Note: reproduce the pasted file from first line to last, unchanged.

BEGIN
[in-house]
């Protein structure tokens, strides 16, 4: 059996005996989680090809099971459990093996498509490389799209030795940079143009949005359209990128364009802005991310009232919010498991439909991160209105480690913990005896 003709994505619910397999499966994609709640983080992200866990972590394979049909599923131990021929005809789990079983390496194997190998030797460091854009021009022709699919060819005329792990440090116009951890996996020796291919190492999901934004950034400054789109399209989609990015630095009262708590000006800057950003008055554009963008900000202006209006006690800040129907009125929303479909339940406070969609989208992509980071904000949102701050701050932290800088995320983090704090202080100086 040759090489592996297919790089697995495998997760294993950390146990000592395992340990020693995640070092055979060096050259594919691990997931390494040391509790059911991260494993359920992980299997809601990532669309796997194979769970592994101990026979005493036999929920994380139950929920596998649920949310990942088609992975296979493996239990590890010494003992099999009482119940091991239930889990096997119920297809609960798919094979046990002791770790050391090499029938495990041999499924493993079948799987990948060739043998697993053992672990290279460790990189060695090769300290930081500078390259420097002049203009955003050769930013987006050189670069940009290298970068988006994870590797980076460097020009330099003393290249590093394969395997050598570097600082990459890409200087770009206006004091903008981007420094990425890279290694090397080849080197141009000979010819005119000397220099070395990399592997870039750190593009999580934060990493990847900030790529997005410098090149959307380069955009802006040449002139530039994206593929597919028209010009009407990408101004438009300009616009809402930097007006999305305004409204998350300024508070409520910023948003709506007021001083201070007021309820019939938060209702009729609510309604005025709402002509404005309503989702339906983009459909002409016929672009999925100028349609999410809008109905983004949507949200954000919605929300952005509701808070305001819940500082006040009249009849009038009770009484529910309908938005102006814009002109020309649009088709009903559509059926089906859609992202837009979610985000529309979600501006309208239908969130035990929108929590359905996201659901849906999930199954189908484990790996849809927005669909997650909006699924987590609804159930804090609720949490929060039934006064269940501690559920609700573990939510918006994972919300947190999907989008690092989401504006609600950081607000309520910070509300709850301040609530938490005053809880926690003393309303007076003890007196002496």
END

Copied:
[in-house]
């Protein structure tokens, strides 16, 4: 059996005996989680090809099971459990093996498509490389799209030795940079143009949005359209990128364009802005991310009232919010498991439909991160209105480690913990005896 003709994505619910397999499966994609709640983080992200866990972590394979049909599923131990021929005809789990079983390496194997190998030797460091854009021009022709699919060819005329792990440090116009951890996996020796291919190492999901934004950034400054789109399209989609990015630095009262708590000006800057950003008055554009963008900000202006209006006690800040129907009125929303479909339940406070969609989208992509980071904000949102701050701050932290800088995320983090704090202080100086 040759090489592996297919790089697995495998997760294993950390146990000592395992340990020693995640070092055979060096050259594919691990997931390494040391509790059911991260494993359920992980299997809601990532669309796997194979769970592994101990026979005493036999929920994380139950929920596998649920949310990942088609992975296979493996239990590890010494003992099999009482119940091991239930889990096997119920297809609960798919094979046990002791770790050391090499029938495990041999499924493993079948799987990948060739043998697993053992672990290279460790990189060695090769300290930081500078390259420097002049203009955003050769930013987006050189670069940009290298970068988006994870590797980076460097020009330099003393290249590093394969395997050598570097600082990459890409200087770009206006004091903008981007420094990425890279290694090397080849080197141009000979010819005119000397220099070395990399592997870039750190593009999580934060990493990847900030790529997005410098090149959307380069955009802006040449002139530039994206593929597919028209010009009407990408101004438009300009616009809402930097007006999305305004409204998350300024508070409520910023948003709506007021001083201070007021309820019939938060209702009729609510309604005025709402002509404005309503989702339906983009459909002409016929672009999925100028349609999410809008109905983004949507949200954000919605929300952005509701808070305001819940500082006040009249009849009038009770009484529910309908938005102006814009002109020309649009088709009903559509059926089906859609992202837009979610985000529309979600501006309208239908969130035990929108929590359905996201659901849906999930199954189908484990790996849809927005669909997650909006699924987590609804159930804090609720949490929060039934006064269940501690559920609700573990939510918006994972919300947190999907989008690092989401504006609600950081607000309520910070509300709850301040609530938490005053809880926690003393309303007076003890007196002496």